Ocean Chlorophyll as a Precursor of ENSO: An Earth System Modeling Study
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Ocean Chlorophyll as a Precursor of ENSO: An Earth System Modeling Study
  • Published Date:

    2018

  • Source:
    Geophysical Research Letters, 45(4), 1939-1947.
Filetype[PDF-1.58 MB]


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  • Description:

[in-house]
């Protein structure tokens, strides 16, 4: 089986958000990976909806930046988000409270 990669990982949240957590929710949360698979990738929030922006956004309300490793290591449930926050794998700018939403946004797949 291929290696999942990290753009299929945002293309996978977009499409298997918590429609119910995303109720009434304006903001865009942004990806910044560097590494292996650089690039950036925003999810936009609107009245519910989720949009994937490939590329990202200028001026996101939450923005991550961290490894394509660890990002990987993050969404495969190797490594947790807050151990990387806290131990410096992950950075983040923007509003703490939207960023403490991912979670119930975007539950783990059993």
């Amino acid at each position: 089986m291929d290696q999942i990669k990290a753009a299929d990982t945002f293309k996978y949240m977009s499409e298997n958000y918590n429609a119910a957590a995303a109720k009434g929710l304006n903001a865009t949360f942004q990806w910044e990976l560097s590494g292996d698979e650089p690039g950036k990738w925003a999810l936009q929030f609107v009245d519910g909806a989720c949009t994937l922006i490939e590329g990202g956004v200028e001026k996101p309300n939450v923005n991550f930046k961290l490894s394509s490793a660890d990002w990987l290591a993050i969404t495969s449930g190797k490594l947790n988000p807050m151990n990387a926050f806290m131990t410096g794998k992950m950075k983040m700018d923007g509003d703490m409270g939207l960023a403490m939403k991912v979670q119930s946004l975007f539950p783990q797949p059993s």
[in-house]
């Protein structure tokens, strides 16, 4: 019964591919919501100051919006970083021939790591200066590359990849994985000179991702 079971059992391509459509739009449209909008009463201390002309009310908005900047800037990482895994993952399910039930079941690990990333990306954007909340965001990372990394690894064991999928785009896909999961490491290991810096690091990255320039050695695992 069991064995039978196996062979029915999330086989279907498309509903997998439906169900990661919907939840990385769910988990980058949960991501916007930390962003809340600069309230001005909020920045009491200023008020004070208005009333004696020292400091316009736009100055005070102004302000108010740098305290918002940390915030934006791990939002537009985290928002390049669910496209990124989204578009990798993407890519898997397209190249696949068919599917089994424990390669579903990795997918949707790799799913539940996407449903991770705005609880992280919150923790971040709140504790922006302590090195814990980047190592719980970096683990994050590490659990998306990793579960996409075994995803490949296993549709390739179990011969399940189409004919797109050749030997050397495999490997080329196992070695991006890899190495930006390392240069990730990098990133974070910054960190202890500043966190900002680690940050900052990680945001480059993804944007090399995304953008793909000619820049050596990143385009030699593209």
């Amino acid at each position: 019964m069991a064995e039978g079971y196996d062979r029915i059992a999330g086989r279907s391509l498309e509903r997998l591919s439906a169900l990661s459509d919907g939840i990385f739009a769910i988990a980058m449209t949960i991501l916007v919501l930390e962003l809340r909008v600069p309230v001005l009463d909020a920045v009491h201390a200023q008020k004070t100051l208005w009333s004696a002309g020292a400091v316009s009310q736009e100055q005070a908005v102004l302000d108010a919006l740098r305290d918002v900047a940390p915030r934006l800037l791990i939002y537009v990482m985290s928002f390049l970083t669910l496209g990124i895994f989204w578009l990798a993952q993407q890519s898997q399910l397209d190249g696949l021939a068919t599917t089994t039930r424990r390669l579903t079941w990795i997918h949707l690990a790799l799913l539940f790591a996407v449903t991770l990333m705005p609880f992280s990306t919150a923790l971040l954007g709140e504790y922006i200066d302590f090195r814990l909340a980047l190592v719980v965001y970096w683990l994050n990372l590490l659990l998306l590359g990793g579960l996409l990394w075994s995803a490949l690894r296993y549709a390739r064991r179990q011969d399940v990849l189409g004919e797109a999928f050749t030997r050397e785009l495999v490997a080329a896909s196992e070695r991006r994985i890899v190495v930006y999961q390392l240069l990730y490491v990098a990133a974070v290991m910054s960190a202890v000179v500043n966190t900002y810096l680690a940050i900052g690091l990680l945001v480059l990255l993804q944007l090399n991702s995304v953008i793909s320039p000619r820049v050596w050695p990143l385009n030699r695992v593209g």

Ocean chlorophyll concentration, a proxy for phytoplankton, is strongly influenced by internal ocean dynamics such as those associated with El Nino-Southern Oscillation (ENSO). Observations show that ocean chlorophyll responses to ENSO generally lead sea surface temperature (SST) responses in the equatorial Pacific. A long-term global Earth system model simulation incorporating marine biogeochemical processes also exhibits a preceding chlorophyll response. In contrast to simulated SST anomalies, which significantly lag the wind-driven subsurface heat response to ENSO, chlorophyll anomalies respond rapidly. Iron was found to be the key factor connecting the simulated surface chlorophyll anomalies to the subsurface ocean response. Westerly wind bursts decrease central Pacific chlorophyll by reducing iron supply through wind-driven thermocline deepening but increase western Pacific chlorophyll by enhancing the influx of coastal iron from the maritime continent. Our results mechanistically support the potential for chlorophyll-based indices to inform seasonal ENSO forecasts beyond previously identified SST-based indices.
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